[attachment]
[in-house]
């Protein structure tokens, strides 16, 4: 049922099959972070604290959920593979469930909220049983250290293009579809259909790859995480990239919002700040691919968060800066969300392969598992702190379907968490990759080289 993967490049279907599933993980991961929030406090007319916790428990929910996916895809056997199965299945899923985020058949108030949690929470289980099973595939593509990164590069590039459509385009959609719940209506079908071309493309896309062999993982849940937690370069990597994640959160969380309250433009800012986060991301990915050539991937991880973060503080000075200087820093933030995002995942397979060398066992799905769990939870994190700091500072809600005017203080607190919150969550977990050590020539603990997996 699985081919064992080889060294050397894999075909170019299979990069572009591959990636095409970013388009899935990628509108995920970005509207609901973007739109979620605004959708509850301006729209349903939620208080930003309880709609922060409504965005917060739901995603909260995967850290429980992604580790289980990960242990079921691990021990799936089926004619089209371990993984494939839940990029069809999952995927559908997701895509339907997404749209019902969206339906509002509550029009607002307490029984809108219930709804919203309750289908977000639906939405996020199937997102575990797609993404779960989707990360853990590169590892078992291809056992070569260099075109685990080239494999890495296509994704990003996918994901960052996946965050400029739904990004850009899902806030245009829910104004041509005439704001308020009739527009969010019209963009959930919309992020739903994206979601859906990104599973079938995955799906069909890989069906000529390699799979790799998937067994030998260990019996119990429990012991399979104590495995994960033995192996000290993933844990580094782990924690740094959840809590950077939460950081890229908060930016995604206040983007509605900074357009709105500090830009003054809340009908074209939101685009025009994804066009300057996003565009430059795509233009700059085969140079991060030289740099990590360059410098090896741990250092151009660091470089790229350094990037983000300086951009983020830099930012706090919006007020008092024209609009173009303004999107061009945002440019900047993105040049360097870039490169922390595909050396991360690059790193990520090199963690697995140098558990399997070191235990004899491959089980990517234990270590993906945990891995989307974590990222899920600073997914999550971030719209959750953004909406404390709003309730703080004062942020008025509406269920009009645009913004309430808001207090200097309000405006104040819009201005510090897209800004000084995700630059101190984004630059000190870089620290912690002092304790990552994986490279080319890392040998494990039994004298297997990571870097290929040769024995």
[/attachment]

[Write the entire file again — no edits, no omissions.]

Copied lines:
[in-house]
């Protein structure tokens, strides 16, 4: 049922099959972070604290959920593979469930909220049983250290293009579809259909790859995480990239919002700040691919968060800066969300392969598992702190379907968490990759080289 993967490049279907599933993980991961929030406090007319916790428990929910996916895809056997199965299945899923985020058949108030949690929470289980099973595939593509990164590069590039459509385009959609719940209506079908071309493309896309062999993982849940937690370069990597994640959160969380309250433009800012986060991301990915050539991937991880973060503080000075200087820093933030995002995942397979060398066992799905769990939870994190700091500072809600005017203080607190919150969550977990050590020539603990997996 699985081919064992080889060294050397894999075909170019299979990069572009591959990636095409970013388009899935990628509108995920970005509207609901973007739109979620605004959708509850301006729209349903939620208080930003309880709609922060409504965005917060739901995603909260995967850290429980992604580790289980990960242990079921691990021990799936089926004619089209371990993984494939839940990029069809999952995927559908997701895509339907997404749209019902969206339906509002509550029009607002307490029984809108219930709804919203309750289908977000639906939405996020199937997102575990797609993404779960989707990360853990590169590892078992291809056992070569260099075109685990080239494999890495296509994704990003996918994901960052996946965050400029739904990004850009899902806030245009829910104004041509005439704001308020009739527009969010019209963009959930919309992020739903994206979601859906990104599973079938995955799906069909890989069906000529390699799979790799998937067994030998260990019996119990429990012991399979104590495995994960033995192996000290993933844990580094782990924690740094959840809590950077939460950081890229908060930016995604206040983007509605900074357009709105500090830009003054809340009908074209939101685009025009994804066009300057996003565009430059795509233009700059085969140079991060030289740099990590360059410098090896741990250092151009660091470089790229350094990037983000300086951009983020830099930012706090919006007020008092024209609009173009303004999107061009945002440019900047993105040049360097870039490169922390595909050396991360690059790193990520090199963690697995140098558990399997070191235990004899491959089980990517234990270590993906945990891995989307974590990222899920600073997914999550971030719209959750953004909406404390709003309730703080004062942020008025509406269920009009645009913004309430808001207090200097309000405006104040819009201005510090897209800004000084995700630059101190984004630059000190870089620290912690002092304790990552994986490279080319890392040998494990039994004298297997990571870097290929040769024995």